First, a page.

Guadalupe Peak


By: Paul A. Bloland


Private Trip

Because it is so remote from my usual travel routes, for years I've put off climbing Guadalupe Peak in West Texas. However, it is a state high point and, as such, deserves the attention of the ever-increasing band of state high point collectors of which I, unhappily, am one. So, at 7am on Sunday, March 19th, Ruth Bloland and I pointed our chrome yellow VW van towards the morning sun and began the long grueling drive across 960 miles of desert.

We stopped to see friends in Tucson Sunday night and reached Guadalupe National Park, a hundred miles east of El Paso, Monday afternoon about 4:30pm. We camped overnight in a large gravel unshaded parking lot at the trail head amid the bare grey hills reminiscent of the Southern Sierras at Powers Well beneath Aquila Peak. The national park is so new (1972) that very little development has taken place, there is only one public campground, and the trails are in poor condition. (Be sure to stop at the Park Service information station at Frijole to inquire about conditions before entering the back country.)

Because our dogs weren't permitted on the trails, Ruth kept them company while I started up Pine Springs Canyon at 7:30am on Tuesday, following the dry wash as it wound east through the mixed plant community typical of desert canyon floors. A herd of nine mule deer, more curious than fearful, slowly crossed the wash in front of me, eyeing me as they grazed. About two miles and 40 minutes from the parking lot, the trail abruptly left the canyon floor and began climbing steeply up the side of a ridge on the left side of the canyon, rising through agave and sage to the ridge-top. The trail was clear and well ducked although quite steep, winding along below the southern, then eastern, shoulder of the peak. A well- defined saddle was reached about 9:30 and more steep trail took me to the rounded summit at 10:20am. American Airlines has placed a metal pyramidal monument at the top and there is a climbing register for the obligatory sign-in.

From the highest point in Texas (8751) I could see the salt lake to the southwest, endless miles of Texas plains to the east, south, and west, and the relatively flat profile of the Guadalupe Mountains stretching north up into New Mexico, with some stands of coniferous forest visible in the high valleys. Directly below was the jagged top of Guadalupe's most spectacular landmark, El Capitan (8078). The exposed edge of the Capitan Reef, El Capitan's stark cliffs dominate historic Guadalupe Pass, the old route of the Butterfield Overland Mail Line, and can be seen on the horizon for hundreds of miles.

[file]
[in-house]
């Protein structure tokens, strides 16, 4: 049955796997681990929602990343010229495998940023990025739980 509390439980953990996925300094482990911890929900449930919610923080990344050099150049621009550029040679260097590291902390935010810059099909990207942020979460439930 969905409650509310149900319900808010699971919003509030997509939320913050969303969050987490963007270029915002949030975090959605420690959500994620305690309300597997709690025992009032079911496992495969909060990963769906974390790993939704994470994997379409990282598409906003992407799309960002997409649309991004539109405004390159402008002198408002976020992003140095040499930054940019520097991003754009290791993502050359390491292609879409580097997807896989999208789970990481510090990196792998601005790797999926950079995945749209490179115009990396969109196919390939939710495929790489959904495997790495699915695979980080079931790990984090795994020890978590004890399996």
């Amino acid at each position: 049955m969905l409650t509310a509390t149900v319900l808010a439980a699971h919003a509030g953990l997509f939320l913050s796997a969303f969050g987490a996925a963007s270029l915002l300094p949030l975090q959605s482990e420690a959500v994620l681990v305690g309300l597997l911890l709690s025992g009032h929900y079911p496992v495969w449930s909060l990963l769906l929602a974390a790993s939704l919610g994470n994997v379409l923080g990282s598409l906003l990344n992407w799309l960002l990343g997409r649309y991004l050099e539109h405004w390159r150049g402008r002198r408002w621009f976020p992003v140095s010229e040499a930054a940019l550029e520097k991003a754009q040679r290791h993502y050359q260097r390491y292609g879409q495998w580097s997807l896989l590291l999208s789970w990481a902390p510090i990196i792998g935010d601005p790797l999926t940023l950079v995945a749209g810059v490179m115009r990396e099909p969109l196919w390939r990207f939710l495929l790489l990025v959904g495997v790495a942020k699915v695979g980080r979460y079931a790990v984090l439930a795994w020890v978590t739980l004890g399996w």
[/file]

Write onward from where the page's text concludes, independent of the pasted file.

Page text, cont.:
After the appropriate photo session, a little lunch, and another view of the vast panorama, I left the summit at 11am, reached the canyon floor at 12:10, and was back in the campground at 12:55pm. Without further ado, we packed up and left for Los Angeles at 1:30pm. An overnight sleep in Texas Canyon at a highway rest stop rendered lively all night by the roar of huge trucks on 1-10, a long dull stretch across Arizona and California, and we were back in Palos Verdes at 7:15pm, Wednesday, March 22, feeling rather foolish that we had invested three and a half days of hard driving for a half day of hiking - such is the fate of the incorrigible peak-bagger.

The driving distance was 1917 miles in three time zones with the Tucson area being a logical stop-over. We followed Interstate 8 from El Centro to Casa Grande, 1-10 to El Paso, and US 62-180 to Pine Springs, Texas. The trail to Guadalupe Peak rises from 5822 ft. at the roadhead to 8751 ft. for a gain of 2929 ft., most of which is encountered in the last two miles. My pace was slow since it was my first peak of the year so my total time of 5-1/2 hours could considerably reduced by a strong hiker. The trail is frequently ducked and is listed by the Park Service as 4.2 miles one way. The mountains were dry with just a few patches of old Snow in the high gullies attesting to the fact that the weather can get rough in the winter. I took three canteens of water but only downed a quart.

In summary, Guadalupe Peak meets all of the criteria for a worthy addition to the Desert Peaks list except one - 1900 miles may be a little far afield for even the DPS!

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